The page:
US democracy and FPTP (November 8, 2020)

Good Sunday Morning!

Well, the agonizing wait ended yesterday morning with the news that Joe Biden is President-Elect.  

I am so relieved in so many ways, but particularly to know the US will rapidly re-join the Paris Agreement.  Just as Trump did not go through the US Congress to exit Paris, neither does Biden need congressional approval to rejoin. And there are rumours that the next head of the US EPA could be Washington Governor Jay Inslee, a champion of protecting Southern Resident Killer Whales (a way better track-record than our government!). Under Inslee, the State of Washington has filed official opposition to the TransMountain pipeline and increase in tanker traffic, as well as opposing the planned off-shore U.S. Navy tests threatening marine life on our coast. By the way, I asked again on Thursday during Question Period why Canada has not done so receiving another evasive non-reply:

So, Pacific Northwest issues may be receiving increasing attention with President Joe Biden and the climate crisis certainly will be.

The United States of America is not out of its state of crisis, its galloping COVID health emergency (a new high for a single day was recorded yesterday -126,000 cases), its economy in turmoil, but worse, its deep divisions.  A record number of Americans voted, with defeated President Donald Trump receiving over 70 million votes and Joe Biden over 74 million votes.  It is more than disturbing to realize 70 million human beings could think Donald Trump was their choice for four more years.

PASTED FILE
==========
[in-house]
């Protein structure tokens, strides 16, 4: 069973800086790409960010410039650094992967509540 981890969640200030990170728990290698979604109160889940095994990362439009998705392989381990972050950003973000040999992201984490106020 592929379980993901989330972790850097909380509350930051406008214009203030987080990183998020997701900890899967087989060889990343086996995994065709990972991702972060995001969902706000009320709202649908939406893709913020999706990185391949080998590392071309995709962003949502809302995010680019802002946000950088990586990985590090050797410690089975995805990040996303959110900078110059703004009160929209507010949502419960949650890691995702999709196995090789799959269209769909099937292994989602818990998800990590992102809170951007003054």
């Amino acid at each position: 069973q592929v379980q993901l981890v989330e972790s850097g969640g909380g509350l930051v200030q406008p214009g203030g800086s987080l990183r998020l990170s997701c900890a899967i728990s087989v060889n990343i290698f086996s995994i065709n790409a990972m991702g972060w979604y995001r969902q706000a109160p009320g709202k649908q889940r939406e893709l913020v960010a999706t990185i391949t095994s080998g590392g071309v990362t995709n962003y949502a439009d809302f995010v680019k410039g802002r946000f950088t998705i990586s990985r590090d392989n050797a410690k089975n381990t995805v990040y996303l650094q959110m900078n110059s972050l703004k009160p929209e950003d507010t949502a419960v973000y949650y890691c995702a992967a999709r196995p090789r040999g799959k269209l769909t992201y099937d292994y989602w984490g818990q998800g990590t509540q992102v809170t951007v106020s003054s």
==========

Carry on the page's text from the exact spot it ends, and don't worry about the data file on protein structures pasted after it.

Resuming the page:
It is not always the case that the winner of the presidential election has received more votes.  Political scientists call it the “wrong winner” problem.  It has happened in four presidential campaigns in US history, most recently, and tragically, in 2000 when Gore had more votes than Bush, and in 2016, when Hillary Clinton won the popular vote with a margin of 2.8 million more votes than the “winner” – Donald Trump.

That’s because the United States, like Canada, uses a First Past the Post “winner take all” electoral system.  In Canada it applies riding by riding (or using our current terminology “electoral district by electoral district.”)  In the US, it applies state by state with an additionally weird layer called the “Electoral College.”  American voters, state by state, actually elect unknown citizens who serve as “electors” and are bound to vote as determined by “winner take all.” The bizarre system was developed by the successful revolutionaries in the early days of the newly created United States.  There had been a preference for the Congress to elect the president. They feared voters across a much smaller group of states could never know the one person to be elected president. And the system gave a decided advantage by population to slave-holding states. Slaves were counted toward the population totals, but, of course, slaves were not allowed to vote.  Pressure to abolish the Electoral College is growing, but it would take a constitutional amendment. Not easy.